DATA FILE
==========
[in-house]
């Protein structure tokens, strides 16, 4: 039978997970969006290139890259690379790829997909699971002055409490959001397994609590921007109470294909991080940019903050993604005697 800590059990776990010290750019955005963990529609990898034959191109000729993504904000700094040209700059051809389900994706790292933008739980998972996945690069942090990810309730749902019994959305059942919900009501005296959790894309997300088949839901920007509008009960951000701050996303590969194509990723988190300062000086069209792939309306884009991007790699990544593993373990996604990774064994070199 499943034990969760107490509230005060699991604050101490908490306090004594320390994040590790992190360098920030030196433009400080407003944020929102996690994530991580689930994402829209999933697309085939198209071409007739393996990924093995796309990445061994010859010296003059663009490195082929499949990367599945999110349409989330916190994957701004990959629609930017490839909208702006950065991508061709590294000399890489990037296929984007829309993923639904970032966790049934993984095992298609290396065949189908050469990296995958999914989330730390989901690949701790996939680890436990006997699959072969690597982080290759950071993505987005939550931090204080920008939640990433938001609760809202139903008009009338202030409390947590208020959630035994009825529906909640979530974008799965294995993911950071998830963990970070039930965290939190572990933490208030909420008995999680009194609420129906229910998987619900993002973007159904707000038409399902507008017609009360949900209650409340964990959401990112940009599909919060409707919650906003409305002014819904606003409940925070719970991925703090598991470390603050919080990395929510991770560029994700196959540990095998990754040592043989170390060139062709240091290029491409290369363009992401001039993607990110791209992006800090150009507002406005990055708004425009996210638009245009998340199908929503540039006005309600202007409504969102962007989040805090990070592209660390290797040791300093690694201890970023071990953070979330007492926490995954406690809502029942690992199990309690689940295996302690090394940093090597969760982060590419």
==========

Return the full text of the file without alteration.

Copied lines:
[in-house]
């Protein structure tokens, strides 16, 4: 039978997970969006290139890259690379790829997909699971002055409490959001397994609590921007109470294909991080940019903050993604005697 800590059990776990010290750019955005963990529609990898034959191109000729993504904000700094040209700059051809389900994706790292933008739980998972996945690069942090990810309730749902019994959305059942919900009501005296959790894309997300088949839901920007509008009960951000701050996303590969194509990723988190300062000086069209792939309306884009991007790699990544593993373990996604990774064994070199 499943034990969760107490509230005060699991604050101490908490306090004594320390994040590790992190360098920030030196433009400080407003944020929102996690994530991580689930994402829209999933697309085939198209071409007739393996990924093995796309990445061994010859010296003059663009490195082929499949990367599945999110349409989330916190994957701004990959629609930017490839909208702006950065991508061709590294000399890489990037296929984007829309993923639904970032966790049934993984095992298609290396065949189908050469990296995958999914989330730390989901690949701790996939680890436990006997699959072969690597982080290759950071993505987005939550931090204080920008939640990433938001609760809202139903008009009338202030409390947590208020959630035994009825529906909640979530974008799965294995993911950071998830963990970070039930965290939190572990933490208030909420008995999680009194609420129906229910998987619900993002973007159904707000038409399902507008017609009360949900209650409340964990959401990112940009599909919060409707919650906003409305002014819904606003409940925070719970991925703090598991470390603050919080990395929510991770560029994700196959540990095998990754040592043989170390060139062709240091290029491409290369363009992401001039993607990110791209992006800090150009507002406005990055708004425009996210638009245009998340199908929503540039006005309600202007409504969102962007989040805090990070592209660390290797040791300093690694201890970023071990953070979330007492926490995954406690809502029942690992199990309690689940295996302690090394940093090597969760982060590419």